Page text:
The idea that there will be a rush of secret Trump supporters on Election Day is one that has been mentioned before by Trump's campaign manager, Kellyanne Conway, and many of his supporters.
At the Monday night rally in Green Bay that attracted about 3,000 people, Trump continued to lay out why he thinks that this election is rigged against him. He accused the media of being "an extension of the Clinton campaign" and trying to "poison the minds of the voters" by publishing "false" stories about him that he says are "not even correct." Trump said that voter fraud is "very, very common" and includes people voting on behalf of people who have died and undocumented immigrants voting illegally. Trump suggested that President Obama narrowly won North Carolina in 2008 because he received a number of illegal "noncitizen votes."
And Trump said that major donors have too much control, so he pledged to spend at least $100 million of his own money on this race and then, if elected, implement new restrictions on lobbyists to "drain the swamp" in Washington. Trump said that he would ban executive branch officials from becoming lobbyists for five years after leaving the government and never allow senior officials to lobby on behalf of a foreign government. Trump said he would ask congress to pass a similar ban for former members of congress and their staff members. Trump said he would also expand the definition of lobbyist to include those who label themselves as consultants and advisers and push for campaign finance reform to prevent registered foreign lobbyists from raising money in U.S. elections.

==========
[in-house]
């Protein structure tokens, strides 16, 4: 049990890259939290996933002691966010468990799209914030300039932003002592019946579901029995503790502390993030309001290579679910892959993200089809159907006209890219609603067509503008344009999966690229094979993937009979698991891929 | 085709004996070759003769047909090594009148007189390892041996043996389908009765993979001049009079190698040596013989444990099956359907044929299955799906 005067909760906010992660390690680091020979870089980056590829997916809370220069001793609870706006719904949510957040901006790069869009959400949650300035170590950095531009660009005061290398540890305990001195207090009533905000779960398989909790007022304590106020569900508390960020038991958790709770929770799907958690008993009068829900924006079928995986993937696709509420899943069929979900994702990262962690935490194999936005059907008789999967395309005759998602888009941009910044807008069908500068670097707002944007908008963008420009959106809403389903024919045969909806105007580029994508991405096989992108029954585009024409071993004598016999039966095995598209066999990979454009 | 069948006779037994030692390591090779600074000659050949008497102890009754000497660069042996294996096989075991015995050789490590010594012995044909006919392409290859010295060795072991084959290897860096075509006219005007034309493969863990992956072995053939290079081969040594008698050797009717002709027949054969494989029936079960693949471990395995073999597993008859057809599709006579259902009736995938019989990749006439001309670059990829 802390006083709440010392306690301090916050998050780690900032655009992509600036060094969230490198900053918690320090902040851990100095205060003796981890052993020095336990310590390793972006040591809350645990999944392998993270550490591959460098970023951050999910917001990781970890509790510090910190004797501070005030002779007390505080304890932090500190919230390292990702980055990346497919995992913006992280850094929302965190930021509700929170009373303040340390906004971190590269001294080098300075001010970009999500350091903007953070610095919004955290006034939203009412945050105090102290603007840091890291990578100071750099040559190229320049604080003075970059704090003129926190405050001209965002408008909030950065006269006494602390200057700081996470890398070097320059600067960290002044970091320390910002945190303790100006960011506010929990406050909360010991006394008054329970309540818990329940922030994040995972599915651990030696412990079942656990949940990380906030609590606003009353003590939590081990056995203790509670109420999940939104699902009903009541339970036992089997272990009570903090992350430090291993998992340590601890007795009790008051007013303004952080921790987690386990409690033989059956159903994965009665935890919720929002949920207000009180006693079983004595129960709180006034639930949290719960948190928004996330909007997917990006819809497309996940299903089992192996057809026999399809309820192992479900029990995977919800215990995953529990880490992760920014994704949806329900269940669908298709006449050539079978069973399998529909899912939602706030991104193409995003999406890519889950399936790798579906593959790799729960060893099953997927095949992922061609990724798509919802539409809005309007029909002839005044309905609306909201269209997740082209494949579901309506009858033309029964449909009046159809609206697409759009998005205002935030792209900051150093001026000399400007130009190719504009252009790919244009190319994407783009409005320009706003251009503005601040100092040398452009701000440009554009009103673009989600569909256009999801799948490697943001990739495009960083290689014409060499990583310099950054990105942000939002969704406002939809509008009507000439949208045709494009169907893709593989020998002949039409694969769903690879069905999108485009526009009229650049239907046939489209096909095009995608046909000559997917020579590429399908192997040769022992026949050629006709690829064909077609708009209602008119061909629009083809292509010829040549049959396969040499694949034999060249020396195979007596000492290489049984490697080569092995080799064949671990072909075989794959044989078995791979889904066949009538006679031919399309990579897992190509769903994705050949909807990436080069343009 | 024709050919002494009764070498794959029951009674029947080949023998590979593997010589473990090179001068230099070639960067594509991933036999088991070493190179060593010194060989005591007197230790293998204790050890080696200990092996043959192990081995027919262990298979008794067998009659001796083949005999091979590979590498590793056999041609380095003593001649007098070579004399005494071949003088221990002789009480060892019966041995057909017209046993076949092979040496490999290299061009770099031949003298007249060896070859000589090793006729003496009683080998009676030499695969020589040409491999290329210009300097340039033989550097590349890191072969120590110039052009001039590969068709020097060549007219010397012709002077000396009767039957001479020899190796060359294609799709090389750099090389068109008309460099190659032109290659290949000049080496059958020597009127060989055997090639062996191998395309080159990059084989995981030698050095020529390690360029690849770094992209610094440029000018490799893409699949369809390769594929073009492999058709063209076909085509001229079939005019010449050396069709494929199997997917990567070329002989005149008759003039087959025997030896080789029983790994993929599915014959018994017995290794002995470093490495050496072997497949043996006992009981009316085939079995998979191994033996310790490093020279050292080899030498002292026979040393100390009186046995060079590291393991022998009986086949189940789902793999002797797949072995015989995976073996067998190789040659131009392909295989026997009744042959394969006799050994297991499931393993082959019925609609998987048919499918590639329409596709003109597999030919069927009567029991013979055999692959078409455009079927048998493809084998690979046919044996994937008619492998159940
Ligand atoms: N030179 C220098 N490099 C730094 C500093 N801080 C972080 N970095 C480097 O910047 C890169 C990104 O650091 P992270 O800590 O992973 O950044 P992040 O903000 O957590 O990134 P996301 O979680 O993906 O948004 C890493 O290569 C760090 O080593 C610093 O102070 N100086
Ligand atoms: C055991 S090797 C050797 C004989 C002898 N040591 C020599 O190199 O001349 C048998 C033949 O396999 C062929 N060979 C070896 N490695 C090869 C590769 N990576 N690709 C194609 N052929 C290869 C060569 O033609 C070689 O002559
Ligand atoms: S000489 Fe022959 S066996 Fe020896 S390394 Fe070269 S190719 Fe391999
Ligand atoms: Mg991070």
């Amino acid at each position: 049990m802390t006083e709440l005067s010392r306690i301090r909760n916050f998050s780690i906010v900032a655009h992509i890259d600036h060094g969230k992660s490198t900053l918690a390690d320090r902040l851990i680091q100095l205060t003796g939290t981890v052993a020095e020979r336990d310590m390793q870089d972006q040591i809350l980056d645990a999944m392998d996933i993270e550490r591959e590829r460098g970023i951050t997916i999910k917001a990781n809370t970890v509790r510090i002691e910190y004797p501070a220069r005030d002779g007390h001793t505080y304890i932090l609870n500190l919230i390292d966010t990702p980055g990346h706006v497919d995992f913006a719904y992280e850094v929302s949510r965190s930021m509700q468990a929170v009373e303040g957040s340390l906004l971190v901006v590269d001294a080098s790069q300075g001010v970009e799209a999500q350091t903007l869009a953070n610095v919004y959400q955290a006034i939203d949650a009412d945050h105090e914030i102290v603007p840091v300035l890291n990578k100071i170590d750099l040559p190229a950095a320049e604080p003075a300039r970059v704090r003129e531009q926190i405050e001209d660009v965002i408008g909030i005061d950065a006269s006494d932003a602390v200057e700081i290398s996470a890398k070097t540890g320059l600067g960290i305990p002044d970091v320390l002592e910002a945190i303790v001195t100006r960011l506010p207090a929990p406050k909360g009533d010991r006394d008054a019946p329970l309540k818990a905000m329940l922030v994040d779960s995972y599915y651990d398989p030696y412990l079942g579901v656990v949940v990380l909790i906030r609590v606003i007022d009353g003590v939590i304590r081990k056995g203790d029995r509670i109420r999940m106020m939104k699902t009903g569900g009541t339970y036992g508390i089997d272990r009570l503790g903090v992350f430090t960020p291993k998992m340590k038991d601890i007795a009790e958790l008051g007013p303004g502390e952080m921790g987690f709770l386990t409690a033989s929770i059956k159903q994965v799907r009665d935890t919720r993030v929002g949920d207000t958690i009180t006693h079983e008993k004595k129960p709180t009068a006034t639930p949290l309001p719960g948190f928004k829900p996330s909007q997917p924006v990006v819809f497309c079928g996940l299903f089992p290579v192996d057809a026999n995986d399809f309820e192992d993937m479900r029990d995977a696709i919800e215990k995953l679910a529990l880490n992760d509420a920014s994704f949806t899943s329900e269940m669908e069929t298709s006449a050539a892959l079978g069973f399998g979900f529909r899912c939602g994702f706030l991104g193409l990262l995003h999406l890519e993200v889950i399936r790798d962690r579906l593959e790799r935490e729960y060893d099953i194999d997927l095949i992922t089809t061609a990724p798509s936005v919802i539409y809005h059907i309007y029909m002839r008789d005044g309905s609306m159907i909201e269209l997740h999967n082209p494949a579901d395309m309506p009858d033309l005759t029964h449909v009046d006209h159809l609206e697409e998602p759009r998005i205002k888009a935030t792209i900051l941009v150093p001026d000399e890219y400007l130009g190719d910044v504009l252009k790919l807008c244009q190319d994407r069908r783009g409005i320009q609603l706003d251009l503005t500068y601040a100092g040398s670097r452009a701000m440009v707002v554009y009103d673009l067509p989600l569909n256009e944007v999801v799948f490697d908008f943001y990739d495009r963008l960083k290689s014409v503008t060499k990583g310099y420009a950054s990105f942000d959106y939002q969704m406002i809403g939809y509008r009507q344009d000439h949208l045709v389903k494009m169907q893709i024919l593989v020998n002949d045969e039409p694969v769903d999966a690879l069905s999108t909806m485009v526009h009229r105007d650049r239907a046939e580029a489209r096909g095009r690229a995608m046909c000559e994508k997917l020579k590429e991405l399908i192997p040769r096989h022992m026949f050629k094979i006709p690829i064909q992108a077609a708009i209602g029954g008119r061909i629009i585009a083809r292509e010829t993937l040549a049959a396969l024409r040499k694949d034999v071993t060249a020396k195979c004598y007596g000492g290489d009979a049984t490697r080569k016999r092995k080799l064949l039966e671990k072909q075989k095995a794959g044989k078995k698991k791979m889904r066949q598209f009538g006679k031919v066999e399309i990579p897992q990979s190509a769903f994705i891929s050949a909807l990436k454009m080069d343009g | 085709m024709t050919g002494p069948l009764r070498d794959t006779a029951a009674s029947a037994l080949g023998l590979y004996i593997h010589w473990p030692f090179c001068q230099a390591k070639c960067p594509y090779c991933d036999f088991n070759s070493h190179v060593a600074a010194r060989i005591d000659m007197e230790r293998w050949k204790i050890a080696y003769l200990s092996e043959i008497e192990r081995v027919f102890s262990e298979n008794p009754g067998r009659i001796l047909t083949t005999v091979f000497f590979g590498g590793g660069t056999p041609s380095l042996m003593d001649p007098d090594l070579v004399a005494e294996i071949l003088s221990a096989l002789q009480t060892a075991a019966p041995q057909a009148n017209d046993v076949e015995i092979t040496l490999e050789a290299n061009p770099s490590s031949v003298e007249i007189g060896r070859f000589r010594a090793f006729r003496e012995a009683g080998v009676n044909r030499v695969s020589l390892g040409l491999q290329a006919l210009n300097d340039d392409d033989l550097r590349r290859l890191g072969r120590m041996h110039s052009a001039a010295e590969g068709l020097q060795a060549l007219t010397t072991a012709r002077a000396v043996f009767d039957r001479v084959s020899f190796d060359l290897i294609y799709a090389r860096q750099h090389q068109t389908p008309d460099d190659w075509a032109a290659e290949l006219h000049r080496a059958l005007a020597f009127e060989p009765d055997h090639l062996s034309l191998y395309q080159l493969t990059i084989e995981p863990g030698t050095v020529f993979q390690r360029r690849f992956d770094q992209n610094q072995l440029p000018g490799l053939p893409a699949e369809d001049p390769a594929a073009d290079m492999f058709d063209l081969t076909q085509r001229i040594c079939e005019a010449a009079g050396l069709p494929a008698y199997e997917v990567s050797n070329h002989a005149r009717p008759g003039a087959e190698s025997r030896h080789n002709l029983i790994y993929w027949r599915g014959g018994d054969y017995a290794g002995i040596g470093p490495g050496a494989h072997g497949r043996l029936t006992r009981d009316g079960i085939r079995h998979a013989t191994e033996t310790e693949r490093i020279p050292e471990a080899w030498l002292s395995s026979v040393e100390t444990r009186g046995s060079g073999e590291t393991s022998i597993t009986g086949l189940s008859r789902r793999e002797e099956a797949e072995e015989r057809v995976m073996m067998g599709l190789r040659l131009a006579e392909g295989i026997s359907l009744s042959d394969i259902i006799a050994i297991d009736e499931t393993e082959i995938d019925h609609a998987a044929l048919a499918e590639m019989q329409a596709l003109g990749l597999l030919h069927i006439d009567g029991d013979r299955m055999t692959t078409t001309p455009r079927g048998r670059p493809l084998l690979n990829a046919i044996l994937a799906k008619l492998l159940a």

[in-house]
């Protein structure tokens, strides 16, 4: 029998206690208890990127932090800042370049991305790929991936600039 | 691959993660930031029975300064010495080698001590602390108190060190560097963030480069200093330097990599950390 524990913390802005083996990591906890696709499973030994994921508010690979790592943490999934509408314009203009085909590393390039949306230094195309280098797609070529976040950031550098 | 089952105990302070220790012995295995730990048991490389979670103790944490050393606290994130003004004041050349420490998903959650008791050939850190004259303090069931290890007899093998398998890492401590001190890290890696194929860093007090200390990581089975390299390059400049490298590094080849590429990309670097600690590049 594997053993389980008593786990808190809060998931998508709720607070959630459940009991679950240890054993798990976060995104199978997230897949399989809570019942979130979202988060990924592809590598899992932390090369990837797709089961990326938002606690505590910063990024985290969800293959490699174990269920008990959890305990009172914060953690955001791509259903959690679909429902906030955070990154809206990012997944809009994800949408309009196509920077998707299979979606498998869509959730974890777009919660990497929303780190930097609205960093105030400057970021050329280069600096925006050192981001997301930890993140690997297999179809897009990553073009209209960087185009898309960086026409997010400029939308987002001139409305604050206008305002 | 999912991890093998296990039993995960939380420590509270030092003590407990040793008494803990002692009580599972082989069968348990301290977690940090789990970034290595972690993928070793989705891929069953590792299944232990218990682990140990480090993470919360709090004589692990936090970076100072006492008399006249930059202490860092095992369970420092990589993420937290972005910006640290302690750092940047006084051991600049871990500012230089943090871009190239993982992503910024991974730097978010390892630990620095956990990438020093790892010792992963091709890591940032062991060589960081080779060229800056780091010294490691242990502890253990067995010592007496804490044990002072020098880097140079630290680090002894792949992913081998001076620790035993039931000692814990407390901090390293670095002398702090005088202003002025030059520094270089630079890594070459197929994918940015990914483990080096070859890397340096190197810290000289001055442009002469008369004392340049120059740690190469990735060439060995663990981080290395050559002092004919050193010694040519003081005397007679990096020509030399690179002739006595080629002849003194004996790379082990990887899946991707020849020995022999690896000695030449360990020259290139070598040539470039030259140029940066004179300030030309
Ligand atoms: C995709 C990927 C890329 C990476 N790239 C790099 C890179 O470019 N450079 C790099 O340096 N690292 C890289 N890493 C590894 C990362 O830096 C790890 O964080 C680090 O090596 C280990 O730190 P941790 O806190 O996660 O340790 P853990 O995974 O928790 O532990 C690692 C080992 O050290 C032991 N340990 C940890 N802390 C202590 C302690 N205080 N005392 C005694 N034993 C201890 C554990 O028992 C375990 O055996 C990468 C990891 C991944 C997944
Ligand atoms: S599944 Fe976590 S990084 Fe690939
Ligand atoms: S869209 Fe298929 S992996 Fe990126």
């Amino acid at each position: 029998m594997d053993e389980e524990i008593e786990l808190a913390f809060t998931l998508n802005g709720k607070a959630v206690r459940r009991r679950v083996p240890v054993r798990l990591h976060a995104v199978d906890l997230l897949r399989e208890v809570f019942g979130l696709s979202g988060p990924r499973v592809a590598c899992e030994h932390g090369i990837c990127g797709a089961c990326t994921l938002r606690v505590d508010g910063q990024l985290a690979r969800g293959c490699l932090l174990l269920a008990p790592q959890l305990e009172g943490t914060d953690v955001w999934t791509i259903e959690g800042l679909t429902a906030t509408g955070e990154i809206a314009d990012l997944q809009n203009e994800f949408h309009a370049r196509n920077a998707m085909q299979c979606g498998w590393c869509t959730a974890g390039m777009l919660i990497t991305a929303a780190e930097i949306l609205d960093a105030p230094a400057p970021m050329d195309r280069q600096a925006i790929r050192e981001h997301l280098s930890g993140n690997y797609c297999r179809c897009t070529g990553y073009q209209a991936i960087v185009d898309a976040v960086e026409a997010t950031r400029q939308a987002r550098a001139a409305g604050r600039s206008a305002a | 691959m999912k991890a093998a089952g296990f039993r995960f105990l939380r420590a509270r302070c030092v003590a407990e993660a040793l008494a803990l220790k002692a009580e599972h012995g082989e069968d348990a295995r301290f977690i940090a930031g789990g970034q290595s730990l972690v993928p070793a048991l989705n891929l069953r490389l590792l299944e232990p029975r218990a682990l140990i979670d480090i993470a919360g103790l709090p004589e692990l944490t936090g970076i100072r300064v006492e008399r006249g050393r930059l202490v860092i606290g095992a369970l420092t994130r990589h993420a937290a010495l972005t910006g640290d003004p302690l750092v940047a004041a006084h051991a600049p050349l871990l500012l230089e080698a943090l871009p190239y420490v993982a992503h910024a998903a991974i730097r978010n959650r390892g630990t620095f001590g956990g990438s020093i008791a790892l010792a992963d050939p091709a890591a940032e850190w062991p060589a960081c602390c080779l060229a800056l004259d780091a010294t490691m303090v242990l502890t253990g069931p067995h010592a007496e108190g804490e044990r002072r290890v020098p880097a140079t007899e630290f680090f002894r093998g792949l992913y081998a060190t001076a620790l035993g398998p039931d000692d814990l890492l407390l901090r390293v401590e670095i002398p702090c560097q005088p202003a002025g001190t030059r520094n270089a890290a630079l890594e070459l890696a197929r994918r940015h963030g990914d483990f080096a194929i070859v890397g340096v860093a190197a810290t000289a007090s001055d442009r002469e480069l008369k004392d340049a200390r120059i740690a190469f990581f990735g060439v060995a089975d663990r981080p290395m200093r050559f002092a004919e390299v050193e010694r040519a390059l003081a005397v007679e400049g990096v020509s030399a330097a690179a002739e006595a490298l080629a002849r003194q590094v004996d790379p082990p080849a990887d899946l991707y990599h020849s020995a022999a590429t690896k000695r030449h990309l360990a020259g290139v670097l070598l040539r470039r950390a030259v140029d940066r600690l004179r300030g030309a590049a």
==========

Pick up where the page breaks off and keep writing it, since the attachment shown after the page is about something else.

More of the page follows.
Trump was interrupted several times by protesters and his passionate crowd often broke into chants such as "CNN sucks!" and "Tell the truth!"
Trump has continued to campaign in Wisconsin, even as Clinton has solidified her lead in the polls. Trump lost Wisconsin’s GOP primary in April to Sen. Ted Cruz (R-Tex.) who picked up a burst of momentum from the victory. Cruz also won Brown County, home to Green Bay. Trump told the crowd that he has received many phone calls from Wisconsin residents who expect him to win the state and want him to campaign there.
Earlier this month, House Speaker Paul D. Ryan (R-Wis.) announced that he would no longer defend Trump or campaign with him, following a report by The Washington Post about Trump bragging in 2005 about forcing himself on women sexually because he’s famous. Ahead of the rally, Wisconsin GOP Chairman Brad Courtney told the crowd about how to volunteer for the party and was drowned out by chants of: “Paul Ryan sucks! Paul Ryan sucks!” Rep. Glenn Grothman (R-Wis.) then took the stage and told the crowd that it’s not fair for voters to be upset that Republicans who hold majorities in the House and Senate but have yet to repeal the Affordable Care Act, fully defund Planned Parenthood and other conservative priorities, saying that those changes can happen only with a Republican in the White House.
They were followed by Milwaukee County Sheriff David Clarke, who called Black Lives Matter a “hate group,” repeatedly criticized “Mrs. Bill Clinton” and slammed the “liberal mainstream media” for reporting on a controversial tweet that he recently sent instead of focusing on hacked emails involving Clinton released by WikiLeaks.
Clarke said that he hopes Trump’s supporters are “almost enraged” by Election Day, and he twice repeated the message of his tweet: “It is pitchfork and torches time in America!” Both times, the crowd chanted: “USA! USA! USA!”